A £67m cash injection into four science hubs in Oxfordshire is the centrepiece of the three-part Oxford City Deal.
The drive to pump investment into the county also means 1,800 new jobs, with the promise of more to come.
Funding for infrastructure, transport and skills is expected to be unveiled tomorrow.
Begbroke, the Oxford Bioescal-ator in Headington, Culham and Harwell are in line for the cash, half of which is coming from the Government, with the rest from industry, local authorities and Oxford University.
Begbroke will net £11.2m, made up of £4.2m from the Government plus £7m from the university to build an innovation accelerator for small hi-tec manufacturing businesses specialising in robotics, parts for cars and jet engines and superfast computers.
The Oxford Bioescalator at the Churchill Hospital helps small bioscience and medical companies share technology and expertise.
It will scoop £11m of Government money, matched by £10m from the private sector and the university.
A total of £21.4m, made up of £8m from Government and £13.4m of private sector cash, will pay for expanding a centre for excellence in engineering technology at Culham, which develops machinery used in the construction industry.
And £14m, half from Government and the rest from private sources, will be poured into developing hi-tech science machinery at Harwell.
Harwell, which employs 4,500 people, houses the Diamond Light Source particle accelerator and the European Centre for Space Applications and Telecommunications, which is part of the European Space Agency.
Chancellor George Osborne pledged the £30m of Government money during a tour of Begbroke Science Park yesterday afternoon.
The four Oxfordshire hubs, dubbed ‘business incubator centres’, were chosen because they help small businesses translate scientific research into commercial enterprises.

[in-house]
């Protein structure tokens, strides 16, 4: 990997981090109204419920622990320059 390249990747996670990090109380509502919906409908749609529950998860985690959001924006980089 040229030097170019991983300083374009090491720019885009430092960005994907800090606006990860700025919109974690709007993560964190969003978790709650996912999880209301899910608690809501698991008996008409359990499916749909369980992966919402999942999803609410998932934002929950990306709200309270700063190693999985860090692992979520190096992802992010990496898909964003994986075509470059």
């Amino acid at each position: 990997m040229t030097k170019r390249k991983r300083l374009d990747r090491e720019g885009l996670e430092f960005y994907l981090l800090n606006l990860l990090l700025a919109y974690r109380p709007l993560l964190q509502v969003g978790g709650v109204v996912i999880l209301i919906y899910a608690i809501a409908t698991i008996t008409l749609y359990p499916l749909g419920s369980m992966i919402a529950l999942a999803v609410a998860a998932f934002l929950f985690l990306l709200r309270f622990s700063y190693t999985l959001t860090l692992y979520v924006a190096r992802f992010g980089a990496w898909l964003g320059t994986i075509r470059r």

Mr Osborne believes breakthroughs in laboratories here will spearhead Britain’s bid to stay at the front of the global science race.
The Chancellor said Oxford West and Abingdon MP Nicola Blackwood had “campaigned hard” for the cash and jobs.
He said: “Together with local authorities and industry, we’re investing £67m into centres which help small science companies take their products to market, creating jobs and helping to secure a recovery for all. Oxfordshire is internationally recognised as a hub of innovation and we have to keep this up.”
His announcement coincided with Oxfordshire County Council’s debate on cuts in an effort to trim another £64m off its budget.
But Mr Osborne added: “People will see this as a joined-up approach to creating jobs and the right infrastructure.
“We have had to make choices and priorities about what we do.
“Sometimes, we are not so good at taking these inventions and turning them into businesses that grow.
“This is about bringing these things together.
“Later this week we will be setting out some of the transport issues but what we are thinking about now is investing in the sciences which will provide the businesses and jobs for local people.”
Ms Blackwood said: “It will create jobs. The reality is that, for Oxfordshire, this is a vote of confidence.”
Prof Andrew Hamilton, Vice Chancellor of Oxford University, said: “Oxfordshire is already a powerhouse of innovation and wealth creation.
“It was recently ranked amongst the world’s top five hotspots for innovation – and it is crucial we built on the region’s unique strengths.
“Creating a regional environment in which entrepreneurial activity can thrive is good for Oxfordshire and good for Oxford University in its mission to continue to attract the best students and researchers from around the world.”
As part of a separate Government investment which is targeting local industries and enterprise zones, Culture Minister and Didcot MP Ed Vaizey will be in Abingdon today to announce £7m funding to build a new lab and bioscience hub that will create 370 jobs.
The Science Vale Enterprise Zone is one of 12 across the country announced by Communities Secretary Eric Pickles.